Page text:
Lesson 8: Truth and the Crisis in Language (Part 2)

plastic lego peopleIn the last lesson, I suggested the crisis in language that has led to our present inability to separate what is true and false in public conversation might have first been observed in Orwell’s political newspeak and Ellul’s technological commonplaces. I think the crisis deepened with what Uwe Poerksen (1995) labeled “plastic words.” These are all-purpose words used in the modern technological environment that mean nothing in particular. They can be thrown about because, like newspeak and commonplaces, they have no connection to the real world. Like plastic Lego blocks, they are combinable and interchangeable.

Experts love to use plastic words when explaining their projects because they sound scientific and therefore must be important and accurate. Ordinary people think that only these experts must be able to deal with such words, because they themselves have no idea what they mean. In the old days, words served humanity; now people feel they have to adjust to plastic words which reduce a gigantic area to a common denominator, dispensing with any questions of values.

Nonetheless, even while pointing out that these hollow words have no content, we find ourselves using them. We constantly resort to words such as education, identity, living standard, modernization, planning, progress, relationship, value, welfare, basic need, care, and development because they serve our purposes. We can read into them anything we please, especially our own prejudices.

Ivan Illich (1989) enjoyed playing around with plastic words, amusingly speaking a language that he called “uniquack.” It closely resembled the techno-babble that abounds in bureaucracies and other authoritarian groups. Illich would throw out contradictory words that said nothing specific but suggested all kinds of modern shenanigans, words such as professional friend, needs creator, self-accredited elite, sick-making medicine, impoverishing wealth, crime-making prisons, disabling professions, and care consumers.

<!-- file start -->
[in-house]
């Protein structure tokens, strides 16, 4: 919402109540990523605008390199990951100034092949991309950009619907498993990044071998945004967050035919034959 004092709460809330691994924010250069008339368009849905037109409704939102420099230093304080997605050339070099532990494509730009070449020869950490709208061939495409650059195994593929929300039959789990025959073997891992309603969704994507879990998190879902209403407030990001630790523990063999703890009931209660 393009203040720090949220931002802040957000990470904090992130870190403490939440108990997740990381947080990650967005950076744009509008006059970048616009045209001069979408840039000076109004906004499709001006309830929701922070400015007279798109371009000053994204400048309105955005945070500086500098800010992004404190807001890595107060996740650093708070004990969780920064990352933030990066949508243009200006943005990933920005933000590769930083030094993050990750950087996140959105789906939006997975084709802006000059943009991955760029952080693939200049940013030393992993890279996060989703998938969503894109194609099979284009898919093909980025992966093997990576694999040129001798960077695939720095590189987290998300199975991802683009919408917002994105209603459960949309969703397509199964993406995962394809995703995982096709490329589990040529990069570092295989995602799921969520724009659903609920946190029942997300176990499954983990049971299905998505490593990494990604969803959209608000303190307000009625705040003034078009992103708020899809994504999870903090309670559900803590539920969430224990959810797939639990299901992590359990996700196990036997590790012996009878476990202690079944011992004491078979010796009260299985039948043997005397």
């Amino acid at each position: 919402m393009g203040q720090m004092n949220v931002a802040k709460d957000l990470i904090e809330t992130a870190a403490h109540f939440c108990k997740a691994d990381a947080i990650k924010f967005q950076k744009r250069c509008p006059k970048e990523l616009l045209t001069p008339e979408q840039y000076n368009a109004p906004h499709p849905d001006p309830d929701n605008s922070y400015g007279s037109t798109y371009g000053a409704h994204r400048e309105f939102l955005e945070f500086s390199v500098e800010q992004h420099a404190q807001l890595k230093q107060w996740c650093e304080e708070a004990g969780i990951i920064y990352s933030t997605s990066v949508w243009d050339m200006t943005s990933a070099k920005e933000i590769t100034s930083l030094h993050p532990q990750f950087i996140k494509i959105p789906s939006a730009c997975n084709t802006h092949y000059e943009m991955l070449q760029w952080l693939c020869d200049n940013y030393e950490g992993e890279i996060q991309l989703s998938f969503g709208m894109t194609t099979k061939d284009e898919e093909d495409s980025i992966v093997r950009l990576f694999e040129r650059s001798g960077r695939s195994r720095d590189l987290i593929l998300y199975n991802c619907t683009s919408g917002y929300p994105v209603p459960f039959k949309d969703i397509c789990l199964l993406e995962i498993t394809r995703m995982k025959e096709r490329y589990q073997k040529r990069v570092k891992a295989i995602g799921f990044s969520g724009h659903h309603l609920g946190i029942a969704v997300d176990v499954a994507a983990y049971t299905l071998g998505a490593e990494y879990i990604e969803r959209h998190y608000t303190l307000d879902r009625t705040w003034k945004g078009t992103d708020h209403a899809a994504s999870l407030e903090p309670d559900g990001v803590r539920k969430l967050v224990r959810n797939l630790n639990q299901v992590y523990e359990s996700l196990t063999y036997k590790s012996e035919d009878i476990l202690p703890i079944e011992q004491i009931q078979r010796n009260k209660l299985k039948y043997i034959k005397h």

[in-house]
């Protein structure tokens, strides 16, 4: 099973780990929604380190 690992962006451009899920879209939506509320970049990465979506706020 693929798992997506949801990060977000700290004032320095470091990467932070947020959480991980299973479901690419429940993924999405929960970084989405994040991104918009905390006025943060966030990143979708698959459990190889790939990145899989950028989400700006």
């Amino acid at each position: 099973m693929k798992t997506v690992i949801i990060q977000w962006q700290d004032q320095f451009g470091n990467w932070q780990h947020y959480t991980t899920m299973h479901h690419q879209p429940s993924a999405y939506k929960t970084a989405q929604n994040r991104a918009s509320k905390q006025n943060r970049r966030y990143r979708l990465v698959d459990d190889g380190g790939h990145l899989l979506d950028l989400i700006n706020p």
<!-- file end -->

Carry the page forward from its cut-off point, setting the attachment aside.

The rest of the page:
None of the four perversions of language discussed above use words to express or search for truth. Rather than attempting to make common sense of the experience impacting us, they use words to manipulate people by conjuring up images that have no connection with the real world.

Henry Frankfurt (2005) highlights this feature when he claims we have turned language into “bullshit,” a technique to get what we want or need. The aim of bullshitters is to impress and persuade their audience to get their own way. Frankfurt says that this can hardly be called lying, because liars deliberately makes false claims. Liars know the truth, but conceal it. Bullshitters, on the other hand, are not interested in the truth at all. They seek solely to advance their own agendas. Frankfurt claimed that in this sense, bullshitters are greater enemies of the truth than liars.

Not that long ago we would have pointed to advertising as the epitome of bullshit. More recently, scholars like Neil Postmann (1985) have observed information has become entertainment, so that the Glen Becks and the Rush Limbaughs can demand that we treat them as entertainers rather than newscasters or commentators. They need only to please their audiences and sell products. There are no standards to which they are held accountable.” And, of course, now political discourse has become bullshit that seeks only to get votes. We are expected to respond with only “like” or “dislike,” never profound discussion that critiques what is said.

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